If you've seen any of the previews for The Benchwarmers
, then you already know the whole story. The entire plot is as complex as the tag line: three twenty-somethings play baseball against little leaguers. However, having very little going for it plot-wise doesn't stop the film from having some wonderfully hilarious throw-away gags and non sequiturs to make it as moderately amusing as any of Adam Sandler's Happy Madison Production's other recent films (50 First Dates, Anger Management
The story follows Gus (Rob Schneider) as he attempts to teach his friends Richie (David Spade) and Clark (Napoleon Dynamite
) about the joys of baseball. He is accosted by some pre-teens he had previously chided for farting in the face of a nerd and for some reason a baseball game is challenged. Gus proves himself able to pitch and hit better than the twelve-year-olds and the nerd Gus stuck up for turns out to have a multi-billionaire father (Jon Lovitz). The three men get the funding and the training they need to take on the nation' little league teams in a tournament where first prize is a brand new stadium.
The story would be the weakest part of the film if it ever took itself seriously. Like most Happy Madison productions, the film takes place in a wonderful world of wealth where having money affords the protagonists the ultimate luxury: prolonging adolescence indefinitely. The absurdity is never drawn into question or poked fun at, thus never distracting us from the fart jokes.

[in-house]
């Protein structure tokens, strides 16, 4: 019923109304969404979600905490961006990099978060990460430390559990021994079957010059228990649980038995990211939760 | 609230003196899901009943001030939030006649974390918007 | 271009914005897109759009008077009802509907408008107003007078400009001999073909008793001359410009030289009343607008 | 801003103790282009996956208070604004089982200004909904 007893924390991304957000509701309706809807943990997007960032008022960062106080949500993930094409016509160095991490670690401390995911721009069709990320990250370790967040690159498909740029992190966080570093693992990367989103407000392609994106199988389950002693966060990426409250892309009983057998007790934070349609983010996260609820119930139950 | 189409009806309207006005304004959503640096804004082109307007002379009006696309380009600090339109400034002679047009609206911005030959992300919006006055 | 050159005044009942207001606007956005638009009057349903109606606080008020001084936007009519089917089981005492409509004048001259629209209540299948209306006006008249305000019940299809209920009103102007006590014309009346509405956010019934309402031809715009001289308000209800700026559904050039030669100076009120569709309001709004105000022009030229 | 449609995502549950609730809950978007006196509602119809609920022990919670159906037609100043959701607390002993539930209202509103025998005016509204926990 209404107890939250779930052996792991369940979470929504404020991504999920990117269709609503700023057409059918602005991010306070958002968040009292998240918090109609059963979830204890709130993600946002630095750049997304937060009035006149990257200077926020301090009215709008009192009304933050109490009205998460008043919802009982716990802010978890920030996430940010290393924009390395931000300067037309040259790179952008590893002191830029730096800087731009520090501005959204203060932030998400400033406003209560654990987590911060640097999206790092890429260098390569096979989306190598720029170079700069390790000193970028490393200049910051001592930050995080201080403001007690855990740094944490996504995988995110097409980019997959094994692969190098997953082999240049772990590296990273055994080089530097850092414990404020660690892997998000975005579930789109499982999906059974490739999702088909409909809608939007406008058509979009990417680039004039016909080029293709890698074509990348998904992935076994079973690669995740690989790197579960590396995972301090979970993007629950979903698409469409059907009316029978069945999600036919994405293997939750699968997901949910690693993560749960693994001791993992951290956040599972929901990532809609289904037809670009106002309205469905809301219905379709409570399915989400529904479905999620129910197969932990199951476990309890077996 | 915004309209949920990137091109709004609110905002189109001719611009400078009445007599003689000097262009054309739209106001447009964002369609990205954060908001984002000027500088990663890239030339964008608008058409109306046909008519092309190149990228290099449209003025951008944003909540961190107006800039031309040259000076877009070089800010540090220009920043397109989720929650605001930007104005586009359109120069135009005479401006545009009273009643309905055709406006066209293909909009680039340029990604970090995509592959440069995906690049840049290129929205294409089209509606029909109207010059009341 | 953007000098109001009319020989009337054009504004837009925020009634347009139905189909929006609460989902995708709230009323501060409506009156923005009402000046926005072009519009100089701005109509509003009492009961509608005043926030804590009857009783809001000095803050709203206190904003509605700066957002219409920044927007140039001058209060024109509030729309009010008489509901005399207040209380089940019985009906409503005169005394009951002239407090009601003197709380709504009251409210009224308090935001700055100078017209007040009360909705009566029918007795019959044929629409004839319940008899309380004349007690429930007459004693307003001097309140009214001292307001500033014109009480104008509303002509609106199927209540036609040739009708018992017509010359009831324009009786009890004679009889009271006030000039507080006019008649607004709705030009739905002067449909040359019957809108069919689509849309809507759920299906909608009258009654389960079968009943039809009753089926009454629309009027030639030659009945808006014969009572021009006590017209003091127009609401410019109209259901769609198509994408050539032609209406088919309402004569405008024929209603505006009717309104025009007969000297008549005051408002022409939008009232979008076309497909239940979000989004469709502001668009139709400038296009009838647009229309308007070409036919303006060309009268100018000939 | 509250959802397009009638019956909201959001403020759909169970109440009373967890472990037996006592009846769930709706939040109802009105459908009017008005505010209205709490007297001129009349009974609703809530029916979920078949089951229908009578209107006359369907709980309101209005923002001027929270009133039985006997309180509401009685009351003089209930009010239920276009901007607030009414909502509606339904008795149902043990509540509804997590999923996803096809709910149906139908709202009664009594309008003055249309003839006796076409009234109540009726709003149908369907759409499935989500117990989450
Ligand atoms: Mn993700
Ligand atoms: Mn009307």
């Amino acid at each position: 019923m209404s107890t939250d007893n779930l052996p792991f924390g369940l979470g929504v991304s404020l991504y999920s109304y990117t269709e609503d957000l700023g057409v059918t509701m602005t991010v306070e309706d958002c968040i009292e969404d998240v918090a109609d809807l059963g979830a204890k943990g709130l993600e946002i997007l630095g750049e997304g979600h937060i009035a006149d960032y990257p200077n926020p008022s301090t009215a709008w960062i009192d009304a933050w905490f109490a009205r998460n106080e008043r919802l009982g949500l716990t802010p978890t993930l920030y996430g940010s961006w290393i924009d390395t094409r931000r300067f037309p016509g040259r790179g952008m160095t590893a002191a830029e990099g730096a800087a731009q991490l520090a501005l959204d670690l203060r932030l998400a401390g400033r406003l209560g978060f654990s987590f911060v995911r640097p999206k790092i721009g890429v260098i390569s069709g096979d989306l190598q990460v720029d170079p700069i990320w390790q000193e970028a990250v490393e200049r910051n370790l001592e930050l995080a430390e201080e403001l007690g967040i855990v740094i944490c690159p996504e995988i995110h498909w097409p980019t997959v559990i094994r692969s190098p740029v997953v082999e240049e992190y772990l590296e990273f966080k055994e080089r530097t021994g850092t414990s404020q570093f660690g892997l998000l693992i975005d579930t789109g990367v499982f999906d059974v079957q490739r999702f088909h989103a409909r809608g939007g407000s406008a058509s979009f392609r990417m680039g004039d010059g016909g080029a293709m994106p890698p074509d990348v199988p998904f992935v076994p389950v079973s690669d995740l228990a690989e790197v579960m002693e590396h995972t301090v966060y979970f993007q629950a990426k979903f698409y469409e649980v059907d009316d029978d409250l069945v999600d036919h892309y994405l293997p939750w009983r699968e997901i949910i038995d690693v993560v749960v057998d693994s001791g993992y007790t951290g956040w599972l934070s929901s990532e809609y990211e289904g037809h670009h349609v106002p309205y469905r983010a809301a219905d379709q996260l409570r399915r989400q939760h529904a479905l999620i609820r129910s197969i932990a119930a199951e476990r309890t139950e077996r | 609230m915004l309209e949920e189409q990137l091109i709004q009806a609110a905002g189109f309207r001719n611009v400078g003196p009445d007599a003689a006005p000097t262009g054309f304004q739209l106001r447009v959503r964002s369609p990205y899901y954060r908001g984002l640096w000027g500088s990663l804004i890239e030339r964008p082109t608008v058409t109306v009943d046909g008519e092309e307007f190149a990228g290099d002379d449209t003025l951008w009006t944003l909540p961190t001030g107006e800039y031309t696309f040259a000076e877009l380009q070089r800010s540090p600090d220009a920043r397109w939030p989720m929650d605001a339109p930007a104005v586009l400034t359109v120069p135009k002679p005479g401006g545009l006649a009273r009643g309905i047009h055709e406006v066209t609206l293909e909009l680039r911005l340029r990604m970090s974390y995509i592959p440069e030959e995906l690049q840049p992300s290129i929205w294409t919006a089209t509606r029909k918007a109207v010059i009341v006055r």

What the film lacks in a structured plot it makes up for in a non-stop stream of throwaway jokes that anyone can laugh at. Every actor looks like they're having a wonderful time, which makes it all the more enjoyable to watch.
Rob Schneider seems to relish playing the straight man for once. Or maybe he' just not funny. Either way, it' his best role in a while because it requires the least out of him. John Heder shows his range by playing the Napolean Dynamite character with straighter hair instead of curly hair. Jon Lovitz' billionaire gives him a platform to be smugly self-righteous, which, as usual, he does extremely well. Craig Kilborn also appears in The Benchwarmers
and is used moderately as a smug asshole, and screenwriter and stand-up comic Nick Swardson has a small role as Richie' agoraphobic brother.
is not a great comedy, but it is a solid hour and a half of laughs. At the very least, it' pleasant to watch, a quality that has recently become rare in the comedy genre. Instead of going for big laughs, it succeeds at the small ones, and if you normally enjoy Adam Sandler flicks, you'll walk out of the theatre feeling generally amused, and that ain't bad.